Paddle through the watery history of the Midwest's Cream City.
The success and survival of Milwaukee lies in the rivers that meander through its streets and the great lake at its shore. The area's earliest inhabitants recognized the value of an abundant, clean water supply for food and transportation. Settlers, shipbuilders, and city leaders used the same waters to travel greater distances, power million-dollar industries, and even have a bit of fun.
In Milwaukee: A City Built on Water, celebrated historian John Gurda expands on his popular Milwaukee Public Television documentary, relating the mucky history of the waters that gave Milwaukee life--and occasionally threatened the city through erosion, invasive species, and water-borne diseases.
Telling tales of brewers, brickmakers, ecologists, and engineers, Gurda explores the city's complicated connection with its most precious resource and greatest challenge. You'll meet the generations of people, from a Potawatomi chief to fur traders and fishermen, who settled on the small spit of land known as Jones Island; learn how Milwaukee's unique water composition creates its distinct cream-colored bricks; visit Wisconsin's first waterparks; and see how city leaders transformed the Milwaukee River--once described as a "vast sewer" with an "odorous tide"--into today's lively and lovely Riverwalk.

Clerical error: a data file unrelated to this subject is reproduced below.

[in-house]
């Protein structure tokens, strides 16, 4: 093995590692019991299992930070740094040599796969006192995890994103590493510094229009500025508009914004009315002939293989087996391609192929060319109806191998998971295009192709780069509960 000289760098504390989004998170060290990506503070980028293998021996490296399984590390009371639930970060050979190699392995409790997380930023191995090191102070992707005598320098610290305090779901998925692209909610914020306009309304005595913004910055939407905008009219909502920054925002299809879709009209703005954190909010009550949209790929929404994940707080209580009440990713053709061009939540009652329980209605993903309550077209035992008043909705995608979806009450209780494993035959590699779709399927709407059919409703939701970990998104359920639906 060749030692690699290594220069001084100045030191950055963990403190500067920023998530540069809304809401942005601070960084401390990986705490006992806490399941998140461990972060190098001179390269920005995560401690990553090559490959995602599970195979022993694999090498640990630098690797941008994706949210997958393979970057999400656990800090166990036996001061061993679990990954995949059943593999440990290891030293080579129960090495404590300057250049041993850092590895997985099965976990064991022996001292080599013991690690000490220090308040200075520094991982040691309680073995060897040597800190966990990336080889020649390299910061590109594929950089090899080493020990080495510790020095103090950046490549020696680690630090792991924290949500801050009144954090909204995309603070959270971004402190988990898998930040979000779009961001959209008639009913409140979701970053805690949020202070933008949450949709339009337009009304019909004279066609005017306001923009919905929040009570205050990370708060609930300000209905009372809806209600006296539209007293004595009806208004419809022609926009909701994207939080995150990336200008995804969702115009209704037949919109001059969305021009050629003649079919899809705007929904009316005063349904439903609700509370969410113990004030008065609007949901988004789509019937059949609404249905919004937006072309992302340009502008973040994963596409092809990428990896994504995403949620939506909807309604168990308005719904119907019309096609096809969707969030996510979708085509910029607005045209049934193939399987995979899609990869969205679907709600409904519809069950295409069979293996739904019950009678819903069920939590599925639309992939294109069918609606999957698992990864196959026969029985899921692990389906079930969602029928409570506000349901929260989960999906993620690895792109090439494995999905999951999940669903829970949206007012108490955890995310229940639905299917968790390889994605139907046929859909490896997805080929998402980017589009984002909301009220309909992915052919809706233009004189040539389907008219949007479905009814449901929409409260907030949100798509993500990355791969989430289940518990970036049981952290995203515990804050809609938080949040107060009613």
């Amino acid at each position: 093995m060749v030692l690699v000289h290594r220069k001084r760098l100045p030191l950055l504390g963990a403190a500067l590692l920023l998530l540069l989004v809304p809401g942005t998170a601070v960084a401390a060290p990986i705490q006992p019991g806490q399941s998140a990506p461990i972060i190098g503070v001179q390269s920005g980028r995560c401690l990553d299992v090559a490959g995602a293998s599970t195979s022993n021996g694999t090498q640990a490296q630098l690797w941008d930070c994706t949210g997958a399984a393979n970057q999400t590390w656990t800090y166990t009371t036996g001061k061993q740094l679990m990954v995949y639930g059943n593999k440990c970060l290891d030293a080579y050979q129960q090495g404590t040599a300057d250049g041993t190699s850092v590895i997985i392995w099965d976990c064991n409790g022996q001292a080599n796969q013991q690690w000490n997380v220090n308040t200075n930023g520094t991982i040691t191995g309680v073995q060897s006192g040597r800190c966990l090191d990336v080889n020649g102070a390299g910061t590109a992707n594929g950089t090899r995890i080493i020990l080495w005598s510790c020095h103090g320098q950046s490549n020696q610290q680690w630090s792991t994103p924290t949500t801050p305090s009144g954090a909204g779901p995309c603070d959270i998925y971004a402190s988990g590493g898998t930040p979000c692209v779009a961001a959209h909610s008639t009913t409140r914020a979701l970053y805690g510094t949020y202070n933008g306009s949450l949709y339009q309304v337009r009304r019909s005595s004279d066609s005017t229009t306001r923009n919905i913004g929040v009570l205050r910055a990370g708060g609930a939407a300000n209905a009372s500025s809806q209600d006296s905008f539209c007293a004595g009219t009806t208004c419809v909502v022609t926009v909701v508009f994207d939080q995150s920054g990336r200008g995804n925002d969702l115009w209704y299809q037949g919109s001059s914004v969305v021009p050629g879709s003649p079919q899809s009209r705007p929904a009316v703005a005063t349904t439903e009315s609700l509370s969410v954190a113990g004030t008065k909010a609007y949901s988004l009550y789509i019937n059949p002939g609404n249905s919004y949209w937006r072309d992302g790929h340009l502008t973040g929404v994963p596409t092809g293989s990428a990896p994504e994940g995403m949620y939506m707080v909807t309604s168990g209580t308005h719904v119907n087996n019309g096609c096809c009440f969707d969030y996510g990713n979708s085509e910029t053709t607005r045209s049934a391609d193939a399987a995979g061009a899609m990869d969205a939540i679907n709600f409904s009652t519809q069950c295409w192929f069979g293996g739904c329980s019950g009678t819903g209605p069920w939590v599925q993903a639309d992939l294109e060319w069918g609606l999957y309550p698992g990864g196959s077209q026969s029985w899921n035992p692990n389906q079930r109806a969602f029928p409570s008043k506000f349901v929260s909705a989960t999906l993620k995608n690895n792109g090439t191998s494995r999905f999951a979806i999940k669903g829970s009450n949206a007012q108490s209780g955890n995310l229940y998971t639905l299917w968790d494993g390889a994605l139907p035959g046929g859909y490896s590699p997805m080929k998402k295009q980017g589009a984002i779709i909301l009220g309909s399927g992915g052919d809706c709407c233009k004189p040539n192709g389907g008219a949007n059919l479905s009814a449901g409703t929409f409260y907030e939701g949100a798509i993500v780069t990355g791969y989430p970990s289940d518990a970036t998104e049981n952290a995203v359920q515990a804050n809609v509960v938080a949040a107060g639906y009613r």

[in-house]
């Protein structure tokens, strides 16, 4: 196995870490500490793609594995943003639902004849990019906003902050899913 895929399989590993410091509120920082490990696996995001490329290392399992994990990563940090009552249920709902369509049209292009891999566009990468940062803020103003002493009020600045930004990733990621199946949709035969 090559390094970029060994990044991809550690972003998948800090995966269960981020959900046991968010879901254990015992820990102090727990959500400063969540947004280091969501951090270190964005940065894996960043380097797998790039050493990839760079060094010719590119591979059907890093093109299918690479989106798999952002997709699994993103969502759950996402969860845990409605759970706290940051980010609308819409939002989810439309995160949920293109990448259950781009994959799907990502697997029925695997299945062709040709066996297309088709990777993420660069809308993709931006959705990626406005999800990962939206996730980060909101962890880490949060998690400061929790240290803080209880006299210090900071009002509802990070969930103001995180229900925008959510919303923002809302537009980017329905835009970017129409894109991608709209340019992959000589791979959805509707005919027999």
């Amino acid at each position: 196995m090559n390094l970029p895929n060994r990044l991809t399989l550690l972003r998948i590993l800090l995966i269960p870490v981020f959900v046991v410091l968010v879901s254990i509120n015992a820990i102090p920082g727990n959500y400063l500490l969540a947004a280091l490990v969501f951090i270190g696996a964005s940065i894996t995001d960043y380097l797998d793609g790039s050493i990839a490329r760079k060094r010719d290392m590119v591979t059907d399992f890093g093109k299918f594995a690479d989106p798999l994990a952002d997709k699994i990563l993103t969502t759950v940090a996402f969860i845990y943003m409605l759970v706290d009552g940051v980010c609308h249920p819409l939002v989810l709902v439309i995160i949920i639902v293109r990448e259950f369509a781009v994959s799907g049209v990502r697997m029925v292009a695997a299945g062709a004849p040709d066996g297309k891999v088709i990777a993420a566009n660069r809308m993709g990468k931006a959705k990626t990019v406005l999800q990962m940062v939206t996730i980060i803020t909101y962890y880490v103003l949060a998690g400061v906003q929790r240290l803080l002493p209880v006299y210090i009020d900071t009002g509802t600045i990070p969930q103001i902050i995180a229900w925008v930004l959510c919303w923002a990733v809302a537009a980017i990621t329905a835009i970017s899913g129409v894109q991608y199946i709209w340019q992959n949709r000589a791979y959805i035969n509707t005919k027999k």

About the Author
John Gurda is a Milwaukee-born writer and historian who has been studying his hometown since 1972. He is the author of twenty-one books, including histories of Milwaukee-area neighborhoods, churches, and industries. He is also a photographer, lecturer, and local history columnist for the Milwaukee Journal Sentinel. Gurda is an eight-time winner of the Wisconsin Historical Society's Award of Merit. The common thread in all his work is understanding history as "why things are the way they are." Gurda wrote, co-produced, and hosted Milwaukee: A City Built on Water, a one-hour documentary broadcast on Milwaukee Public Television in 2015.